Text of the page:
Mick Mulvaney, head of the Consumer Financial Protection Bureau, has pulled back from a full-scale probe of how Equifax failed to protect the personal data of millions of consumers, according to people familiar with the matter.
Equifax said in September that hackers stole personal data it had collected on some 143 million Americans. Richard Cordray, then the CFPB director, authorized an investigation that month, said former officials familiar with the probe.
But Cordray resigned in November and was replaced by Mulvaney, President Donald Trump's budget chief. The CFPB effort against Equifax has sputtered since then, said several government and industry sources, raising questions about how Mulvaney will police a data-warehousing industry that has enormous sway over how much consumers pay to borrow money.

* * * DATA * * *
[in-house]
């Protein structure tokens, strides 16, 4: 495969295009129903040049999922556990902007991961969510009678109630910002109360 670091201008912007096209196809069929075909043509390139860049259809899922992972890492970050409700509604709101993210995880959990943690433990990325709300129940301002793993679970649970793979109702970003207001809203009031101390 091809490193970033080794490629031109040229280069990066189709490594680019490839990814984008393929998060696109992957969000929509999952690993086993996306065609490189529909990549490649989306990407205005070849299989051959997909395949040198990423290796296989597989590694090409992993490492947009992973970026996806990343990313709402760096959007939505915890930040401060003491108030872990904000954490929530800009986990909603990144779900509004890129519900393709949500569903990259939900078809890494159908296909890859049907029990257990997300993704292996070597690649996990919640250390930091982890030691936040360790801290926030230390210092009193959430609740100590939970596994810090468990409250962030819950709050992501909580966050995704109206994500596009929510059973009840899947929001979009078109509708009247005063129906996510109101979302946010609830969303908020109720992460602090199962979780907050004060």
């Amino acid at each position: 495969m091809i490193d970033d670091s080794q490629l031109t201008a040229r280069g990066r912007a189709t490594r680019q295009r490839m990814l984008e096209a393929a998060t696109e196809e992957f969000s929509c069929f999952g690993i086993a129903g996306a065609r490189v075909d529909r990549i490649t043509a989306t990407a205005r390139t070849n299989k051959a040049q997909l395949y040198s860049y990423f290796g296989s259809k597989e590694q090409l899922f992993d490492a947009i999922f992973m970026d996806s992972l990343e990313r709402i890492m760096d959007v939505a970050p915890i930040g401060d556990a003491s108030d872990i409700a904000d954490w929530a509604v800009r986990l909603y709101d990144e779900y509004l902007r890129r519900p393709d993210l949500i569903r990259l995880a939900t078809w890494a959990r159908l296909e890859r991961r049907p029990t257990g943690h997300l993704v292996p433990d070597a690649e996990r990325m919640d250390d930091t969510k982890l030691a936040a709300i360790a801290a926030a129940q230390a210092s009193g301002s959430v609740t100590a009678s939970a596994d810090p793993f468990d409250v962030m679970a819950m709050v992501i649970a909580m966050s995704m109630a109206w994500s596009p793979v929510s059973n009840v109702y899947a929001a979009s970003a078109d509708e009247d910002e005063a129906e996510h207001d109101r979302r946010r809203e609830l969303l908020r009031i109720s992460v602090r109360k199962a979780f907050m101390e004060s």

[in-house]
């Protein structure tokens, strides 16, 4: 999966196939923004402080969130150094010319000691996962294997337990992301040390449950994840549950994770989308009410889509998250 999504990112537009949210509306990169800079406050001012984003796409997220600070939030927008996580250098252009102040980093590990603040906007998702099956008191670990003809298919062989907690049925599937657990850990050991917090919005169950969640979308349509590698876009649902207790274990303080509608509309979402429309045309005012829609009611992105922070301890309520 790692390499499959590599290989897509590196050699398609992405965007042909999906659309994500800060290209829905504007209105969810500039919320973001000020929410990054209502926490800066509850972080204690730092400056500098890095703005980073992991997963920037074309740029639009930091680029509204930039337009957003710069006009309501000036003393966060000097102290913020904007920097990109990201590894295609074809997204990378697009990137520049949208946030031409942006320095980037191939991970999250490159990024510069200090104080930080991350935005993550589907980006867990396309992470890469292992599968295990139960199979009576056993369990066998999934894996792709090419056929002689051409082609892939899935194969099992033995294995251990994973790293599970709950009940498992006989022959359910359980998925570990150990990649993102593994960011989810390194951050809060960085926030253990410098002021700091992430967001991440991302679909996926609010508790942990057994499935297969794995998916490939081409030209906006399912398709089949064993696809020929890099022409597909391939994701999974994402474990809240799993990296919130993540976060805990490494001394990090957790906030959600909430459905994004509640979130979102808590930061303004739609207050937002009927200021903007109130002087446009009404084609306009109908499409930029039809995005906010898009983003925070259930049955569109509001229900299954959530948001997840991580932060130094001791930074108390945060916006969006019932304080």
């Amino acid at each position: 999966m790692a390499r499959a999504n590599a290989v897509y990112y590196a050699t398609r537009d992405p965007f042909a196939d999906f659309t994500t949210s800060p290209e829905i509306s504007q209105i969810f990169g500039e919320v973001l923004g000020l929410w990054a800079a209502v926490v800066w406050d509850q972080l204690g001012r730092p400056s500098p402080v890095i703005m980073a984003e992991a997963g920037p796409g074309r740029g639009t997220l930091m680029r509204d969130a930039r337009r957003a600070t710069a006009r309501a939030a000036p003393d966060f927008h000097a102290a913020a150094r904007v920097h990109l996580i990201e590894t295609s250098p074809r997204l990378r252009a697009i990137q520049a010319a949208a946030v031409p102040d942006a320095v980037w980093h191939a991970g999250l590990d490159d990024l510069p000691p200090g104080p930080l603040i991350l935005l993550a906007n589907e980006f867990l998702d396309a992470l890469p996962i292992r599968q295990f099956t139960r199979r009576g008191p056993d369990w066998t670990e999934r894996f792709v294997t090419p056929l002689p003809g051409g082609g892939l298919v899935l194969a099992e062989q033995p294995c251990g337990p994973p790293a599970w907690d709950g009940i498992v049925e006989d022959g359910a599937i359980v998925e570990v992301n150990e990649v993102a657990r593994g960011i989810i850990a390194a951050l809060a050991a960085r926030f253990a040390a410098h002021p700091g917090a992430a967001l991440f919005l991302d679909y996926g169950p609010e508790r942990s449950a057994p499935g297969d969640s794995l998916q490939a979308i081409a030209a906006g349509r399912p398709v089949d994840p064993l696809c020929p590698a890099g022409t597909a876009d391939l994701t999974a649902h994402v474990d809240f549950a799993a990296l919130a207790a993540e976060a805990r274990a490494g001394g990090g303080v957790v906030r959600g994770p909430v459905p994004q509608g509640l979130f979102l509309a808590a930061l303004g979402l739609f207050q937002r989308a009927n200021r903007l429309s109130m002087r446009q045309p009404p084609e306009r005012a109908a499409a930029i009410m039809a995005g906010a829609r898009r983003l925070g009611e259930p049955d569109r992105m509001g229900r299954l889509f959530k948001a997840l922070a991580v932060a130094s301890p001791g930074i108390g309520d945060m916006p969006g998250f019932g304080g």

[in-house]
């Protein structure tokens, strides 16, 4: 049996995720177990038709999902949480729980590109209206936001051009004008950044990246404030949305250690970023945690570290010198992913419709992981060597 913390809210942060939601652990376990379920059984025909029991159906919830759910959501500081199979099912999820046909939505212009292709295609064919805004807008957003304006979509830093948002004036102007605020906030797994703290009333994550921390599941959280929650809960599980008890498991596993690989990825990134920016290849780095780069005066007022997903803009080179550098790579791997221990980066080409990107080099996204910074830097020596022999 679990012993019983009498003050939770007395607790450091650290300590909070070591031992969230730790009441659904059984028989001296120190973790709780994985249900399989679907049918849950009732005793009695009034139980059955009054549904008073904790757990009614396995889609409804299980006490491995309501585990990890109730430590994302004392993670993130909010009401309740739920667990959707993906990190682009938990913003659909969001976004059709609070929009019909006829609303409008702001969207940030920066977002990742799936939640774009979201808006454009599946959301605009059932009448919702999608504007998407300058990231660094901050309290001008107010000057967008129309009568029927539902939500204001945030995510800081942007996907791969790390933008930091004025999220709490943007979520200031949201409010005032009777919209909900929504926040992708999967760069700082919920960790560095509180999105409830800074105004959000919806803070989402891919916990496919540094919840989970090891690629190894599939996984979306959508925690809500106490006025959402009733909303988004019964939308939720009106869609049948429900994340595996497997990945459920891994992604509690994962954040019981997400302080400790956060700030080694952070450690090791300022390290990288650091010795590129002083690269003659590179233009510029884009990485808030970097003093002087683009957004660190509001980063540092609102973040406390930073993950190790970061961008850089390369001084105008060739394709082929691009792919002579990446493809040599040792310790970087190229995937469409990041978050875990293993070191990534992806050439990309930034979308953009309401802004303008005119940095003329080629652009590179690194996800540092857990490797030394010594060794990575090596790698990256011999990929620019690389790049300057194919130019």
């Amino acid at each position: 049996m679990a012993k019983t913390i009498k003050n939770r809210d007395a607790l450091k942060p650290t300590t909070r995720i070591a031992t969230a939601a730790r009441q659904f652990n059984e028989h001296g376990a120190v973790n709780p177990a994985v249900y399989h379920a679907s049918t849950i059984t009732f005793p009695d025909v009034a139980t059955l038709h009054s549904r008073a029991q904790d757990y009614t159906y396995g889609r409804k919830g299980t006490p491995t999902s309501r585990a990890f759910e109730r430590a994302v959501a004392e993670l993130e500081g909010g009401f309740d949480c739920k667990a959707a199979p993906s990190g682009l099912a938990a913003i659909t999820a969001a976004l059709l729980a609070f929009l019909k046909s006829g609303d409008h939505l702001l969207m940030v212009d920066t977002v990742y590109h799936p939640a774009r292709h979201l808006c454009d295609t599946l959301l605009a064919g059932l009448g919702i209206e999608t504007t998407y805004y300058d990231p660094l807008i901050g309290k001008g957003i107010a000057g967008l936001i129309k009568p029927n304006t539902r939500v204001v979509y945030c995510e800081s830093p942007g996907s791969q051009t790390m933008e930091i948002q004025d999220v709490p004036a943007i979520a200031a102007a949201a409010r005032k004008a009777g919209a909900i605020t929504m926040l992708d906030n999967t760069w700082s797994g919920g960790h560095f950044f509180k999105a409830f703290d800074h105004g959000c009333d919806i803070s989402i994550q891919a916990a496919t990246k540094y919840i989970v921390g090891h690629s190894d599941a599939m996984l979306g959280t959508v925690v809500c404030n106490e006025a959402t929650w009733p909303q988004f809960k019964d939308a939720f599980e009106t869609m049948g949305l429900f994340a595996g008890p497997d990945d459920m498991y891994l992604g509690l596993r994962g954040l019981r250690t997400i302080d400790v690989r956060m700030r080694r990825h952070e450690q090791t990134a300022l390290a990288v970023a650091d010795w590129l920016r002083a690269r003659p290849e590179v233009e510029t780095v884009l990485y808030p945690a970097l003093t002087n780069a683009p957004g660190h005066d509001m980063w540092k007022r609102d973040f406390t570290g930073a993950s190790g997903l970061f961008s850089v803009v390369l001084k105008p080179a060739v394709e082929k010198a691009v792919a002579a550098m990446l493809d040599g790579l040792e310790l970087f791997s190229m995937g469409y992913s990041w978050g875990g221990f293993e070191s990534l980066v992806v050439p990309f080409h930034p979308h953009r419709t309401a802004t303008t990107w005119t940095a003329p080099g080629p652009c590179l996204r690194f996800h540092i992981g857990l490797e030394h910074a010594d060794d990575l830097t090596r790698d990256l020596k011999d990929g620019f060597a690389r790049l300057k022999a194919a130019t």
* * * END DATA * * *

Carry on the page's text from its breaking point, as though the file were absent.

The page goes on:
The CFPB has the tools to examine a data breach like Equifax, said John Czwartacki, a spokesman, but the agency is not permitted to acknowledge an open investigation. "The bureau has the desire, expertise, and know-how in-house to vigorously pursue hypothetical matters such as these," he said.
Three sources say, though, Mulvaney, the new CFPB chief, has not ordered subpoenas against Equifax or sought sworn testimony from executives, routine steps when launching a full-scale probe. Meanwhile, the CFPB has shelved plans for on-the-ground tests of how Equifax protects data, an idea backed by Cordray.